This is a problem that many people are faced with, especially after the recession. Many employees believe they are stuck in the same job and are doing the same monotonous duties over and over again, without even a hint of additional responsibility or job growth.
“If you’ve reached the dead end [of you career] and if it is repetitive and boring, your skills could become dated. Money and promotions aside, most people leave their jobs [because they] are not excited [about their work] and boredom kicks in. Doing the same role, year after year, will leave you feeling jaded,” warns Patel.
Warning Sign #4: Problems at work start taking a toll on your health and personal life
There are instances when the quantum of the work increases substantially and you may have to take work home. But if this becomes the norm, it is bound to affect your health and well-being over the course of the year.
“You are overworked to the point that your health and personal life start suffering,” is another sign that you should be out of the job, says Campori.
“Everyone craves a work-life balance and if your job is not giving you this, you should move on,” adds Patel.
Warning Sign #5: Negativity sets in
If you are faced with all the above signs, negativity will definitely take over you. “Conversations about your colleagues or work [will turn negative],” says Campori.
You will sulk about everything – all office matters, even the smallest details about your colleagues.
And this will not be limited to just coffee breaks in the office. You will take it home to your family and friends and fret about your work life.
Is it the company or is it you?
But all these signs do not necessarily mean that the company you are working for is not good enough. It could simply boil down to a wrong career choice you made in the past.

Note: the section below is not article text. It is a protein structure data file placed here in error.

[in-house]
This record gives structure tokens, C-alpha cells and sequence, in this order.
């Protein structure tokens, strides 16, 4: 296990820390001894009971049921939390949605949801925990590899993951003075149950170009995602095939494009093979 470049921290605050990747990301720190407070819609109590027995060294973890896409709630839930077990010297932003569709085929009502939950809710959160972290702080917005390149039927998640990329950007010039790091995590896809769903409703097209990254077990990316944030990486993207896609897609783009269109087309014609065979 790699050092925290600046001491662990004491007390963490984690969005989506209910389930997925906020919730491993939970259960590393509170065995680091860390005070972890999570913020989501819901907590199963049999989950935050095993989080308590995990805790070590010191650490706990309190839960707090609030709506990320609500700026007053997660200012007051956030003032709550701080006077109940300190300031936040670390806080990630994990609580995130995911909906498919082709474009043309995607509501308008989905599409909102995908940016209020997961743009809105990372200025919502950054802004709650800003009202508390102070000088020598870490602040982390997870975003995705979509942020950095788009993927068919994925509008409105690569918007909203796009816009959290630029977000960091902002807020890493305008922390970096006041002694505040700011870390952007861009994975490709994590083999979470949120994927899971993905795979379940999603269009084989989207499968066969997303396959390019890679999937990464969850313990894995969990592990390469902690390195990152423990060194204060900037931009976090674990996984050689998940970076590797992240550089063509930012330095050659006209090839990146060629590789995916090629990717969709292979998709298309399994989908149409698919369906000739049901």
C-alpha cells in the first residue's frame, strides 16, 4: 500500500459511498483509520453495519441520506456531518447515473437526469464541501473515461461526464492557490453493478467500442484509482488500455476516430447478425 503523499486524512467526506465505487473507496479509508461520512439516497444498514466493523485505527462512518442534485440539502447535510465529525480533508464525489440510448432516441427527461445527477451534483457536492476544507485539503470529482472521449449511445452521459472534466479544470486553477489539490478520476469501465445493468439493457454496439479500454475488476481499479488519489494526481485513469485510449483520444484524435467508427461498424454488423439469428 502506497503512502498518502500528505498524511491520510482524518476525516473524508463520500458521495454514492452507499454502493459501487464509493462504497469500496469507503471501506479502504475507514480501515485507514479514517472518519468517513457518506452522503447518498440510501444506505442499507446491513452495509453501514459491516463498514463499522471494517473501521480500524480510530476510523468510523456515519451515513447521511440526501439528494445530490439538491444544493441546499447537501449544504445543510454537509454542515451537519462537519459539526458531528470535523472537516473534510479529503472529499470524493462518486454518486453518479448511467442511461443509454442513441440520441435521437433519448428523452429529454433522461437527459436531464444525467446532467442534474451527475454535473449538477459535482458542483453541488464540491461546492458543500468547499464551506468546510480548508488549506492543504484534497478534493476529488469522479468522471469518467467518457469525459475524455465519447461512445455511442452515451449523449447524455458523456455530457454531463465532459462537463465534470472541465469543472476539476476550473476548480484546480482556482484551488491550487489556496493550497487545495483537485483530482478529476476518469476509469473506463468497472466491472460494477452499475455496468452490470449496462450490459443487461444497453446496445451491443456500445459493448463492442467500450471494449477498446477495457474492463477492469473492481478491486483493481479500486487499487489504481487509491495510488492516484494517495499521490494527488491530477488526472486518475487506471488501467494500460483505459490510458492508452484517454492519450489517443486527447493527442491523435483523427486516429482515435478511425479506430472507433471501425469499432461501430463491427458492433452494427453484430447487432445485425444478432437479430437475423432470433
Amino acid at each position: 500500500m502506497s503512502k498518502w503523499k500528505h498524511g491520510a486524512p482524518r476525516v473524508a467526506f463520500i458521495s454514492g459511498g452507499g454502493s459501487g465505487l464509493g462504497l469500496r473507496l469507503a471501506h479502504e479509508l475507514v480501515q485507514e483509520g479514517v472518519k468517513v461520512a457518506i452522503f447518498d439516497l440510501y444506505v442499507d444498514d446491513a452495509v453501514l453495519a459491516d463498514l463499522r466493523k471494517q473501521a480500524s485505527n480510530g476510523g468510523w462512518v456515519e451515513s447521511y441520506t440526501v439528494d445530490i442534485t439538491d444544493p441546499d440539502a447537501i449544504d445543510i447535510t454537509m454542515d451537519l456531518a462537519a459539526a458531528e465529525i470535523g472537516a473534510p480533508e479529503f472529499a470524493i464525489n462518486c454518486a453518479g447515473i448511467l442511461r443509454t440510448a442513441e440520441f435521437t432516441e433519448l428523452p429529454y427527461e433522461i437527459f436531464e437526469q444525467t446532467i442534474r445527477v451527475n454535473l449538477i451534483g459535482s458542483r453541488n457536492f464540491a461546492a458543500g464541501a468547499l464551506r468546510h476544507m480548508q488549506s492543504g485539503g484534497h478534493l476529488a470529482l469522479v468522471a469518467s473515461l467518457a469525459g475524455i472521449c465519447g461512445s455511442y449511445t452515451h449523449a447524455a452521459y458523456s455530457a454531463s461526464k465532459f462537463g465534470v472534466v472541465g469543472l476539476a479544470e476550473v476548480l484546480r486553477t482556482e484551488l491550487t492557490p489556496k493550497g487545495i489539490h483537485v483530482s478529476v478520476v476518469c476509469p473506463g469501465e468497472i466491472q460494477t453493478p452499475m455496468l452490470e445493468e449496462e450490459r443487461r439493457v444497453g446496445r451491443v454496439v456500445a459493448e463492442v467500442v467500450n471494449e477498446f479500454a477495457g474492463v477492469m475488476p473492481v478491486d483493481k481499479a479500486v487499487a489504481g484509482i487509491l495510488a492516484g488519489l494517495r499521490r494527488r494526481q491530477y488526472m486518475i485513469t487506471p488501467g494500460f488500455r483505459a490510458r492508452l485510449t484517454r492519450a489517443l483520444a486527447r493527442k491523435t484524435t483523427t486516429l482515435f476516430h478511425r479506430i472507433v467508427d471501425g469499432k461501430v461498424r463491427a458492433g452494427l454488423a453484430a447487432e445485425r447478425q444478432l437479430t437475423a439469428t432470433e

“It is an important issue when an executive feels he is in the wrong job. This does not mean he is in the wrong company. A job is a career choice, so any dissatisfaction and any change are very serious issues,” Konstantina Sakellariou, Partner, Marketing & Operations Director at premier recruitment consultancy Stanton Chase International, explained to this website.
“When an executive feels dissatisfied by what she/he is doing on a daily basis, does not see a scope of interest to her/him, does not gain any personal advancement and that her/his potential is underutilised, then these are good signs that she/he may need to reconsider the career choices,” she offers.
“Time to quit depends on other factors, like sustainable income from other sources, family responsibilities, etc. So, an executive may delay quitting till she/he has identified what would be the next steps,” Sakellariou suggests.
So, if you realise that it is perhaps time for you to make a move on, do not do it in a hurry. Take all the time to find a job that fits your experience and qualifications better than the current one. After all, you don’t want to end up in the same situation in your new job as well.